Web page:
位置:博客 > 返朴 > 诺奖得主Wilczek:今年的诺贝尔物理学奖意义深远


撰文 | Frank Wilczek (麻省理工学院教授、2004年诺贝尔奖得主)
翻译 | 胡风、梁丁当
Prize-winning research shows how the universe evolved from its uniform beginnings to the complexity we observe today.
2019年的诺贝尔物理学奖颁给了詹姆斯·皮布尔斯 (James Peebles)、米歇尔·马约尔(Michel Mayor)和迪迪埃·奎洛兹(Didier Queloz)。其中,皮布尔斯因对宇宙物理理论的贡献独享一半奖金,而马约尔和奎洛兹因为发现了绕着类日恒星运动的太阳系外行星而共享另一半奖金。
Last week, the Nobel Prize in Physics went to James Peebles for theoretical contributions to physical cosmology, along with Michel Mayor and Didier Queloz for their work on exoplanets-distant planets that orbit stars other than our sun.
These lines of research both shed light on the universe and our position in it, but they do so from very different perspectives. Modern physical cosmology reveals that the universe started out amazingly simple and homogeneous, while the study of exoplanets reveals that at present it is complex and diverse. That contrast poses a big question: How did the complexity emerge?
在宇宙历史的初期,所有的物质都处于一种高温、致密、 近乎均匀的状态,并且迅速膨胀。这是标准宇宙大爆炸模型的核心思想。它能够解释许多天文观测结果,包括遥远星系远离我们的速度,以及不同化学元素的相对丰度。
Early in the history of the universe, all the matter in it was hot, dense and very nearly uniform. It was also rapidly expanding. Those ideas are the heart of the standard Big Bang model, which lets us account for many observations, including the fact that distant galaxies are moving away from us and the relative abundance of different chemical elements.
Notably, the model predicted the existence of a lingering Big Bang afterglow-the so-called microwave background radiation that fills all space. That afterglow was duly observed, providing a snapshot of the early universe. Mr. Peebles pulled those lines of evidence together into a coherent scenario of the history of the universe and spelled out its consequences for the size, shape and distribution of galaxies.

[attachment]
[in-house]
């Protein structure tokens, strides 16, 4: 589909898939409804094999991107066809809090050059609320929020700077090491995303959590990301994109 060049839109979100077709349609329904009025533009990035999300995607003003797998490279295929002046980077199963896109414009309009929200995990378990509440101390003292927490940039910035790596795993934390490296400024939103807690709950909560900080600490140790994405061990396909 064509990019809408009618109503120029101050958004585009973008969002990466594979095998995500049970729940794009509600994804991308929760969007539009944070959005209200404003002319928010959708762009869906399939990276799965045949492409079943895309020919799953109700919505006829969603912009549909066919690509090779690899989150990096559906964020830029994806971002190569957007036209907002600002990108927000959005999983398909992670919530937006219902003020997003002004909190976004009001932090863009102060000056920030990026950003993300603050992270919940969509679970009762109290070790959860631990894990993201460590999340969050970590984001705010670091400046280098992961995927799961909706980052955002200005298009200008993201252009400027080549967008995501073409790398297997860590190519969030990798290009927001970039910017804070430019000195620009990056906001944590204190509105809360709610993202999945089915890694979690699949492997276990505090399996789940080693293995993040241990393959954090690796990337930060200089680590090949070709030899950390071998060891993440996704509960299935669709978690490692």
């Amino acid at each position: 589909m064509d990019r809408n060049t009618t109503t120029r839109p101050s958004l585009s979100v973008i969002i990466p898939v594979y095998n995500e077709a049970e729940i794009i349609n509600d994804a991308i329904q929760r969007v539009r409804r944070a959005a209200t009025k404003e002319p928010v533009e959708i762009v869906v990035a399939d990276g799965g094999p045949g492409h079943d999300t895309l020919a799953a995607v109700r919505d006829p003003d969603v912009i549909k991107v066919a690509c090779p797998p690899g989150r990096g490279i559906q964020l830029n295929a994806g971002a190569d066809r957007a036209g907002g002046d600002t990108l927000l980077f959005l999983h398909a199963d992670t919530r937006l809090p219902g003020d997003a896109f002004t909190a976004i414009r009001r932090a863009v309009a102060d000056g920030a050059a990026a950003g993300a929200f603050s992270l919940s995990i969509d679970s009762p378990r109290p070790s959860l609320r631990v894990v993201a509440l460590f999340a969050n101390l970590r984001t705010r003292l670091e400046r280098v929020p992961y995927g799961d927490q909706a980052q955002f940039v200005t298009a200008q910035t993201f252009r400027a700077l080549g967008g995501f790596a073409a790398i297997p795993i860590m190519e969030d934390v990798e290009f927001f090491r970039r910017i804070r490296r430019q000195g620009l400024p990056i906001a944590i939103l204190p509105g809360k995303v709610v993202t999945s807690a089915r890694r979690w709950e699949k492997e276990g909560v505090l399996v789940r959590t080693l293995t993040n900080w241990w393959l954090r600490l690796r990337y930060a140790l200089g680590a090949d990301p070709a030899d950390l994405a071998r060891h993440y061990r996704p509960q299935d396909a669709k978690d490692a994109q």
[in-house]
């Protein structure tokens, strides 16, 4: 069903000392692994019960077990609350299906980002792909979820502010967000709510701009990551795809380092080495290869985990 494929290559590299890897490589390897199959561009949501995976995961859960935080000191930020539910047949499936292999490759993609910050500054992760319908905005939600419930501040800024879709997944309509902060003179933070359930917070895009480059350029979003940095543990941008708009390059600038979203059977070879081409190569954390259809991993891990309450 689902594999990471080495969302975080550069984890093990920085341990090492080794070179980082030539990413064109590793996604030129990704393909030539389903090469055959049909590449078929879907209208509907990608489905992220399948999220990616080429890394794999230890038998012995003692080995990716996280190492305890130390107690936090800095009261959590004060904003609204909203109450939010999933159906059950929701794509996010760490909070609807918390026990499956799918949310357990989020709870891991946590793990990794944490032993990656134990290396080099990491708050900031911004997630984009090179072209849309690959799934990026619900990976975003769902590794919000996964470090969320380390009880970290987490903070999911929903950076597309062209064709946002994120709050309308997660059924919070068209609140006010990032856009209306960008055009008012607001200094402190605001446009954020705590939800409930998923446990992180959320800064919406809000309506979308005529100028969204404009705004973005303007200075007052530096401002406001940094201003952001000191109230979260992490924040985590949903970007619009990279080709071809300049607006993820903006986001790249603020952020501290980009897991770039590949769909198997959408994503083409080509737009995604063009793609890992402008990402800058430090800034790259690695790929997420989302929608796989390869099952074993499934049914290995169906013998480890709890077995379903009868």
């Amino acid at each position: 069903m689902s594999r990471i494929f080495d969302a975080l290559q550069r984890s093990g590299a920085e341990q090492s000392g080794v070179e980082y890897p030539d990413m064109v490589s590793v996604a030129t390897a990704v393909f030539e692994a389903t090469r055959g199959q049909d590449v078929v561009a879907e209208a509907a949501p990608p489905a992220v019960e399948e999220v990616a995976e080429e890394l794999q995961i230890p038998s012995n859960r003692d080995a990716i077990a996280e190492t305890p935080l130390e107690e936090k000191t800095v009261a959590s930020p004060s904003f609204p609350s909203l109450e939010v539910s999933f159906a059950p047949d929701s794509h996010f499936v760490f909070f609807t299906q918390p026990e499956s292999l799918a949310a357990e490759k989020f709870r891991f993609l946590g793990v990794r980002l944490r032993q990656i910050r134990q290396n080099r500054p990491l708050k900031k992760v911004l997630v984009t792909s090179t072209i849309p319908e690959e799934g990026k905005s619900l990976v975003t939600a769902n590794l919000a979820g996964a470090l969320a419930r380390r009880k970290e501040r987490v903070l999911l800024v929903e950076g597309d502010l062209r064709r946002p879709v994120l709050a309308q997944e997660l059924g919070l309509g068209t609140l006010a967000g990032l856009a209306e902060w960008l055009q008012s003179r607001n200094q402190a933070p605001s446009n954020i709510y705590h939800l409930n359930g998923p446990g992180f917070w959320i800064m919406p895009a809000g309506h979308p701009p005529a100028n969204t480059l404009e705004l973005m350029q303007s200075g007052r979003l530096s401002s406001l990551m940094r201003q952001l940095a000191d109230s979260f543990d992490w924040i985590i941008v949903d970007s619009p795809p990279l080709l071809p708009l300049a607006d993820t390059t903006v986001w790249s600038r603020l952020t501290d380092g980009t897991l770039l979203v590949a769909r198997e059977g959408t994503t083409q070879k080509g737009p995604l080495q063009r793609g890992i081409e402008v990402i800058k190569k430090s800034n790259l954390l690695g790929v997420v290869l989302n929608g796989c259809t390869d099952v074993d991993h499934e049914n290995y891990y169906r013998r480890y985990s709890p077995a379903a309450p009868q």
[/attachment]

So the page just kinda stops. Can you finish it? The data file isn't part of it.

充盈着早期宇宙的炽热气体的分子运动与化学组成完全是随机的,非常接近物理学家们称之为" 完全热平衡"的状态。一般来说,当系统达到了热平衡后,就会一直处于这个态:始终保持一种均匀单调的状态,不会衍生出任何结构乃至生命。
The early hot gas that filled the universe was completely random in its molecular motions and chemical mixing. It was, to a very good approximation, in the condition physicists call "complete thermal equilibrium." Ordinarily, once systems reach complete thermal equilibrium they stay there. They remain uniform and featureless; they do not develop structure or "come to life."
Our universe escaped that dismal fate primarily because gravity, acting over vast reaches of space and time, makes uniformity unstable. Gravity wants things to clump. Thus the material in the universe, at first highly uniform, fragmented under the influence of gravity into vast cloudlike structures.
At first the clouds were tenuous and wispy, but over time, under the continuing influence of gravity, their material condensed further. The matter in the universe gradually evolved into its present configuration: galaxies hosting stars and planets, all separated by yawning regions of nearly empty space.
Planetary matter, cool and dense, then began to host another level of fragmentation and diversification: the emergence of complex chemistry, and even-in at least one case-intelligent life. Because planets are relatively small and emit no light of their own, it is very hard to detect them from far away. Mr. Mayor and Mr. Queloz pioneered the delicate technologies that have quickly taken exoplanetary astronomy from science fiction into a thriving, data-driven enterprise.
This is a very broad-brush account of how the complex universe that we inhabit today could have emerged. Though many crucial details need filling in, the outlines are straightforward and widely accepted: The emergence of abundant complexity from simple beginnings and simple laws takes a long time and requires lots of matter (but maybe nothing else). Thankfully, our universe is blessed with plentiful supplies of both.
Frank Wilczek:弗兰克·维尔切克是麻省理工学院物理学教授、量子色动力学的奠基人之一。因在夸克粒子理论(强作用)方面所取得的成就,他在2004年获得了诺贝尔物理学奖。
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